Love, at worse, you may end up considering the best porn you have ever seen. However, at best, Love presents unfiltered passion, sex, intimacy, affection, and all that encompasses being in love with someone and f—ing it all up.
Trigger Warning(s): Full-On Sex Scenes (Includes Karl Glusman Ejaculating)
Characters & Story (with Commentary)
Both Murphy (Karl Glusman) and Electra (Aomi Muyock) are artists. Murphy of the film visual media variety, and Electra of the canvas. Together they make both a couple you envy, and the type of couple you fear of becoming. Murphy is someone whose sex drive is matched by Electra, and she welcomes experimenting and exploring. However, there comes a point where lack of communication becomes an issue and with one mistake, it seems to be all over. Leaving you, as the viewer, wondering if after all the lovemaking, all the intimacy, and visually seeing how hard it is for either one to truly let go of the other, will it end in tragedy or with forgiveness?
- Despite how graphic and long the sex scenes are in the film, I do believe it employs them better than most of the films I have ever seen. Love doesn’t treat sex strictly as a cumulating event to mark a climax or a milestone. No, sex is a part of being human for Love and a part of being in a relationship. Just as much as us seeing Murphy and Electra hold hands, have conversations about their children’s names, and talk about film and art, sex is presented as something normal and expected.
- With that said, and excuse me if this sounds pervy, but the sex scenes in this film are better than any porn I have ever seen. Be it because there genuinely seems to be something between Glusman and Muyock, or because they are talented actors. Either way, I found myself either with my jaw dropped or with my eyes wide open.
- Between the music and ambiance, I feel like I cheated myself by not seeing this film in theaters. Imagine hearing the guitar songs, like “Maggot Brain” from surround sound speakers, sitting in a dark environment, and being forced to focus on all that director/ writer Gaspar Noé wanted you to experience. That would honestly be sensory overload in the best way.
- Speaking specifically about the story and characters, and setting the sex aside, I truly did enjoy the characters and story for what was presented. I feel like Electra we got to know in such a way which is rare in cinema. We got to know her passions, her fears, and even learned of the relationships she had in the past and about the relationship she has with her parents. Making her feel very well rounded and it helped the audience understand why she made the decisions she did when it comes to her relationship with Murphy. Then, when it comes to Murphy, I must admit that while the most we learn is that he is an American in Paris for film school, Glusman makes him someone hard to take your eyes off of simply due to him handling both being lovable and a bastard. I mean, at the start of the film, I’m glad Electra is dodging him and seemingly wants nothing from him, but then I see them together. With that, I fall in love with them as a couple, and him in extension, and want to see more of them. To the point, even after watching the movie, I wonder why he decided to do what he did with Omi (Klara Kristin), who he has a threesome with alongside Electra, and am still highly frustrated by that decision.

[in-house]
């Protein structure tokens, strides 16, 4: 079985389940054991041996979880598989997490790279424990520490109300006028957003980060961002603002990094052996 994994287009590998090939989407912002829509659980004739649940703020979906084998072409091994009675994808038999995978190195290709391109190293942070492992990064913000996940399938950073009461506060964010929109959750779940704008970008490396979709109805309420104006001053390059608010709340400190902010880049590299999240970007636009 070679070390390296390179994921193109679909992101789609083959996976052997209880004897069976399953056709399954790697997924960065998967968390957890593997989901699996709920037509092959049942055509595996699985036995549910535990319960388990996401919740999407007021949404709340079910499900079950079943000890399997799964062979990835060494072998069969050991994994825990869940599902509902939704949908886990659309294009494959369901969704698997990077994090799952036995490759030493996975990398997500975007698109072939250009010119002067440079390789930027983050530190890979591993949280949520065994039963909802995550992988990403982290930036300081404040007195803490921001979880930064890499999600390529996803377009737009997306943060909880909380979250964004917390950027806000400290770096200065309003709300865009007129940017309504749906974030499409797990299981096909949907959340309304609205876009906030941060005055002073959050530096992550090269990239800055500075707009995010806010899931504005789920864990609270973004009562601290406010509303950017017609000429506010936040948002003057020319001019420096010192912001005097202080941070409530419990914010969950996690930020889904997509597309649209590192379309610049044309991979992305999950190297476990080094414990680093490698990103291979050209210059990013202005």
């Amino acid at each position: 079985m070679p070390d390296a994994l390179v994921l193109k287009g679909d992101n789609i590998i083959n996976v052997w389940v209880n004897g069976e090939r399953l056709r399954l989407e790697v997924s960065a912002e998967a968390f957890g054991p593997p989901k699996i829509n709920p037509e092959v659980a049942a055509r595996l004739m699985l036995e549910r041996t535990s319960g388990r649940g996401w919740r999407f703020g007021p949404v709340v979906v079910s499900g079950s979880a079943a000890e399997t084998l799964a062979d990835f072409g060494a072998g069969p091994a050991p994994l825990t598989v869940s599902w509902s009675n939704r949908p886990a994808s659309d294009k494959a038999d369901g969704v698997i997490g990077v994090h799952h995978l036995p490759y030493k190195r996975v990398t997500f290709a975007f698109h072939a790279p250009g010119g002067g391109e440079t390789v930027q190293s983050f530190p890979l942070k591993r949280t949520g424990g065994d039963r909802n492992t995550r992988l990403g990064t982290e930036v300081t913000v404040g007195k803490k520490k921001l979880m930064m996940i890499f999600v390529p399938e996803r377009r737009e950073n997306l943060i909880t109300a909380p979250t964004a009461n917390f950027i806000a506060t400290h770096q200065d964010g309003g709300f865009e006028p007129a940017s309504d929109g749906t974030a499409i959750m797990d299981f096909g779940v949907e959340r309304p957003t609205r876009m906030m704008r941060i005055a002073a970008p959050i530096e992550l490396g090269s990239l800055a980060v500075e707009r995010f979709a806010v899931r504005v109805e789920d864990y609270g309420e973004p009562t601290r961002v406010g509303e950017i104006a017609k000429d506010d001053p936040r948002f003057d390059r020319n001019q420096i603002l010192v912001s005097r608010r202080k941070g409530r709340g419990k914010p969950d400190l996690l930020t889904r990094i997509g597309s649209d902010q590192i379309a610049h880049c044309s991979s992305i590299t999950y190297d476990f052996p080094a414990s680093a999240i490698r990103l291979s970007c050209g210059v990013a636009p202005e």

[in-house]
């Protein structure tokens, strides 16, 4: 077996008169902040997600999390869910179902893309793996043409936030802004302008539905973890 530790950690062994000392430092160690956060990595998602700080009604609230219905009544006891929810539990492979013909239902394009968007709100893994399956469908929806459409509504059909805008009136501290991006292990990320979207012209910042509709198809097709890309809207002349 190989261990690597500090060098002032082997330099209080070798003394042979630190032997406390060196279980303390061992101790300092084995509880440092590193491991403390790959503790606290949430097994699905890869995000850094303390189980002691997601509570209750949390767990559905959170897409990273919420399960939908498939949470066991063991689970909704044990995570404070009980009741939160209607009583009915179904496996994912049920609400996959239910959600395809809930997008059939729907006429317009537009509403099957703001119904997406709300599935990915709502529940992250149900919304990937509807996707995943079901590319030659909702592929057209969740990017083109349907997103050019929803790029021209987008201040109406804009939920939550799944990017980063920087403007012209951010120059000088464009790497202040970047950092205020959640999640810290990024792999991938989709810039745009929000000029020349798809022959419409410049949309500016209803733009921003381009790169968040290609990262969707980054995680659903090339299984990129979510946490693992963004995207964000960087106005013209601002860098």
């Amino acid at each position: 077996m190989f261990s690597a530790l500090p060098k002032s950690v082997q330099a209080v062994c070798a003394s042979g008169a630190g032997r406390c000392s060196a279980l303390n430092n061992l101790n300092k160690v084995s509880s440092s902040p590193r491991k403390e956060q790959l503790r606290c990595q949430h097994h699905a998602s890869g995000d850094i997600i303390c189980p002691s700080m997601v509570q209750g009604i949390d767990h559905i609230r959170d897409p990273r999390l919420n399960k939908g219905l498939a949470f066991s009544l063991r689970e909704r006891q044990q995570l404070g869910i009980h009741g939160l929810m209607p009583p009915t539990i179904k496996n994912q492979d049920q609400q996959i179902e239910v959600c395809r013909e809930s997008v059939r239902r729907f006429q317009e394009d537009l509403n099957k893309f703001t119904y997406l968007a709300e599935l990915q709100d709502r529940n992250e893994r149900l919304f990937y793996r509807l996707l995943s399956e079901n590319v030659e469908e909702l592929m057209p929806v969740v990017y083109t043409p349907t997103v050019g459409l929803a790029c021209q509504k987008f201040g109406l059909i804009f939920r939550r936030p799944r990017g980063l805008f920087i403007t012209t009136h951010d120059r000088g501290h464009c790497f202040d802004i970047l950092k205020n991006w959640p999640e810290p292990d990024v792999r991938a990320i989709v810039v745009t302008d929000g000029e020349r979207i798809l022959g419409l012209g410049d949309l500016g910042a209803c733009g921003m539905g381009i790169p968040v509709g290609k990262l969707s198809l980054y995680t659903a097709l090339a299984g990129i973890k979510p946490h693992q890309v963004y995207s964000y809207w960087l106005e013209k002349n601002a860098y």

- Honestly, the main issue I have with this film is that it never becomes clear why Murphy went to Paris, much less stayed. Granted, his ex-girlfriend inspired such ideas, but being that she seemed unsure, and likely never went with him, it made me very unsure what pushed him to go and stick around. For while going to film school is the reason most can point to, there is no sign saying this is true. That is, as opposed to Electra who we see paint, as well as briefly see her around her peers from college.
- Being that Omi mentions her age as either being 17, or perhaps soon to be 17, it did lead me to wonder how old were Murphy and Electra? We do know they are both in college, so their early 20s at most, and with that, it creates an uncomfortable scene with them seemingly taking advantage of a girl. One that has no family and is living by herself.
On The Fence
I should note, when it comes to the sex scenes, it doesn’t make you feel like a voyeur, as Blue is the Warmest Color did. For while Electra and Murphy are passionate about each other, and we see such things like Glusman cumming a few times, there remains this disconnect. Not to the point of Larry Clark films, in which it seems the scene is being done to shock or because the production can get away with it, but somewhere in between. It is loving, yet seemingly about tantalizing; it matters, the sex scenes, yet the film could have been just as good without the half a dozen sex scenes.
Overall: Worth Seeing
Perhaps the only issue this film has, from a personal standpoint, is that there are times when Murphy seems simply like the person with a penis. Interchangeable, and perhaps lost amongst the sex of the film. Which, for the general public, could become the main issue. For, as noted in the overview, there are times when you may be left wondering when the plot will continue and the sex will end.
However, if you can get past the raw sex, what you are left with is a sort of odd, but often cute love story. One filled with passion, intimacy, and lust, and the unfortunate dumb moves, primarily from the male lead, which seemingly ruin everything. To the point, you get upset with him because you were so in love with the expression of his and Electra’s love.
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